Why Jet Blue Mint Is Doing So Well

I love the word Mint for a premium offering. As a Brit it connotes money and luxury – It’s mint! I also really like the idea of a Jet Blue Business Class, because if you can bring a budget flight ticket to market which is marginally similar to the standard economy offering, why not do the same in business? And by looking at how well Jet Blue Mint has been received I’d say I’m not the only one. The LLC have developed a genuinely innovative product and a loyal base, and that’s why it’s doing so well

What is the Jet Blue Mint experience?

Mint debuted back in 2013, with $599 one way tickets between New York and San Francisco and New York and Los Angeles. Within a year it’d rolled out more options, you can now fly Mint to a selection of US internal flights between the West and the East Coasts. It also offers some Caribbean routes seasonally. The service is operated onboard a the Airbus A321 and there are 16 Mint seats per flight.

In Mint class, passengers get extra storage and dual 110 V + USB power outlets, 6’8” long and up to 22.3 inch wide, lie-flat seats with adjustable firmness and a 15.6 inch video screen with 100 channels. Five offerings in the meal service and a Hayward & Hopper toiletries bag are included. Furthermore, four of the seats are mini-suites and adjoining seats can be turned into additional mini suites.

The reason for the Jet Blue Mint success

While this is a really good offering, Mint is a small fish in a sea full of Business Class offerings. It’s no secret many other LLC have looked to Mint and waited before considering their own business customer strategy. However, that element of waiting is what’s led to the Jet Blue Mint success. Spirit and Frontier also offer products – the Spirit Big Front Seat is 22-inch wide, with a 36-inch pitch. Frontier offers an extra legroom option. But that’s it. No lie flat beds, no suites, no screens.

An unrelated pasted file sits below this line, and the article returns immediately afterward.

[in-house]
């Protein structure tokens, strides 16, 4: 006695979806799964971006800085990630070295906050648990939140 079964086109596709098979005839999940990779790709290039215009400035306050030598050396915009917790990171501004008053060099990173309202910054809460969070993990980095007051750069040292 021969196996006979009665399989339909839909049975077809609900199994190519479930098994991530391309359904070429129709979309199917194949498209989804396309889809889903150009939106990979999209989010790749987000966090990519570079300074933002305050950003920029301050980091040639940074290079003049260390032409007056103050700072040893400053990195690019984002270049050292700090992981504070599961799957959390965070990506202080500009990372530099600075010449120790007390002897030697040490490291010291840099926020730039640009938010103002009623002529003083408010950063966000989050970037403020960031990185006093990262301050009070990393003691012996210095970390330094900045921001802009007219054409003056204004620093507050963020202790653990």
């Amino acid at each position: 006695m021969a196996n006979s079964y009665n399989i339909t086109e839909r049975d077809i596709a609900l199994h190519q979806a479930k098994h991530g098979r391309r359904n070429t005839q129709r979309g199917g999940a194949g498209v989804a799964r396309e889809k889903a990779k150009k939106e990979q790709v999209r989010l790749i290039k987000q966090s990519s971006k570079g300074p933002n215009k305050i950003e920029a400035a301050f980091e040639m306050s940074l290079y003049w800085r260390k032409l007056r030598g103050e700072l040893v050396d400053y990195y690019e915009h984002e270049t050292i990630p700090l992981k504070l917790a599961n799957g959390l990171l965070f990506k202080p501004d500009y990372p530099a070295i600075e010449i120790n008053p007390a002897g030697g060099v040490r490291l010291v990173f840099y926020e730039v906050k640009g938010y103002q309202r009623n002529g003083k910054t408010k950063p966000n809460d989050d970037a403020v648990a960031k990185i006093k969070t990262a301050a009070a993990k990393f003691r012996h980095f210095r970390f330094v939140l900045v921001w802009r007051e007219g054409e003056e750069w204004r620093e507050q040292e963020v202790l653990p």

Right now, Jet Blue is the only real LLC Business offering. While others have premium offerings they’re still aimed at leisure travellers. Mint is designed to attract business travelers, corporate types – true frequent flyers.

As a result, it’s found followers and cannibalized other airline’s business revenue streams. American, Delta and United don’t know how to offer a similar product and can’t meet the price without undercutting their own economy product.

How Jet Blue played the long game with Mint

JetBlue began courting corporate passengers when they joined the Sabre Travel Network global distribution system (GDS). Choosing to be part of the Sabre suite of software help free up resources and improve efficiency. A better ticket distribution system with Sabre helped business customers see them as a business supplier.

They also pay attention to the human factor. From it’s East Coast hubs in Boston and JFK, Mint serves a dozen cities daily and more seasonally and on the weekend. These added vacation-land destination also hold their appeal to individuals. After earning your miles at work, business travelers can burn them at the weekend heading off to Costa Rica, St. Lucia or St. Maarten. This means individual business passengers are not adverse to flying Mint.